pic by BERNAMA
IMPLEMENTING a windfall tax to companies who are making an extraordinary profit from the Covid-19 pandemic could impose a negative perception on potential investors, said Finance Minister Tengku Datuk Seri Zafrul Tengku Abdul Aziz.
He added that the government needs to be cautious in implementing the tax on other sectors in addition to the existing levy on the palm oil sector.
“To ensure Malaysia’s recovery plan is successful to help us get out of the pandemic, the government will safeguard the financial assistance for the people and businesses by optimising the expenditure and debt.
“For windfall tax, at this point, it is imposed on commodity products such as palm oil based on the threshold of monthly prices.
“Any new introduction of windfall tax should be reviewed carefully as it could impose negative perceptions on investors who may see it as the government is taking advantage of their profits,” he told Dewan Rakyat yesterday.
He added Malaysia may lose potential investments should businesses are closing their doors on investing in Malaysia or opt to move out of the country.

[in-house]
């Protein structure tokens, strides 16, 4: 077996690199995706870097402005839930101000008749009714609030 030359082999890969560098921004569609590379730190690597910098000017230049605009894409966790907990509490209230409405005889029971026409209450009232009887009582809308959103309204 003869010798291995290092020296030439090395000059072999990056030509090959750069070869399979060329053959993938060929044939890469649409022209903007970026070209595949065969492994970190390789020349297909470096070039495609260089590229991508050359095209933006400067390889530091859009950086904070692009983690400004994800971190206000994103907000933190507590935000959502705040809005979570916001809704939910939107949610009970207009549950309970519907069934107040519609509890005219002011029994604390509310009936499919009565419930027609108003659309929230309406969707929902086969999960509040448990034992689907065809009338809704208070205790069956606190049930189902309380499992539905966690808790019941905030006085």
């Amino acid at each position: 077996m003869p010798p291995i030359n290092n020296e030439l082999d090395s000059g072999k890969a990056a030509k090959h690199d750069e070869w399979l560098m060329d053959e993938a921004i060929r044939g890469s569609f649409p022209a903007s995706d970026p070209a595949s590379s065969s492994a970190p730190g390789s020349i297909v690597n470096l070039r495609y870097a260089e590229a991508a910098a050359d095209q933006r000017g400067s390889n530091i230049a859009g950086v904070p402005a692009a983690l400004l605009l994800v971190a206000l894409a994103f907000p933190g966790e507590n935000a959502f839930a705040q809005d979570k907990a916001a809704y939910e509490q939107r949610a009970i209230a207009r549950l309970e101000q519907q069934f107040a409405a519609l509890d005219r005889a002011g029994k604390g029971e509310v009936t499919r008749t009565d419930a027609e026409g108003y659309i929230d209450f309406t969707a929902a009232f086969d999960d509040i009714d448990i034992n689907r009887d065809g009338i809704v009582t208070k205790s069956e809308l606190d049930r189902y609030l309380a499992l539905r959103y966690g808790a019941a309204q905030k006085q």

Tengku Zafrul, who is also the coordinating minister to the National Recovery Plan, was responding to Muar MP Syed Saddiq Syed Abdul Rahman’s remark on the excessive profit made by certain companies as a result of the pandemic.
Syed Saadiq said the government should not hesitate in imposing such measures given the dire state of Malaysia’s poverty rates, which have doubled while more than one million people have been jobless since the pandemic began and 500,000 more expected to be in the next three months.
The Muar MP also pointed out that while the 50 richest people in Malaysia have seen their fortune increased by 14%, the average Malaysian salary has dipped by 17%.
Meanwhile, responding to MPs from Sabah on questions related to vaccine supply for the state, Tengku Zafrul said the single-dose vaccines CanSino and Johnson & Johnson will be distributed to Sabah to expedite and facilitate its vaccination programme.
“The federal government has decided to support the Sabah government’s effort in supplying a single-dose vaccine to raise the vaccination rate.
“It is supposed to be revealed by National Covid-19 Immunisation Programme Coordinating Minister Khairy Jamaluddin Abu Bakar tomorrow, but the vaccines that will be supplied are CanSino and Johnson & Johnson,” he said.
Previously, Khairy Jamaluddin said Sabah would be among the first states to receive the single-dose CanSino vaccine when three million doses of the vaccine arrive in Malaysia in August.
The distribution of single-dose vaccines for states with rural areas will help tackle the logistic and communication issues as the residents do not have to travel twice to get the vaccines.
By the end of the month, Sabah is expected to receive more than one million doses of the Covid-19 vaccine with close to 900,000 doses having been received.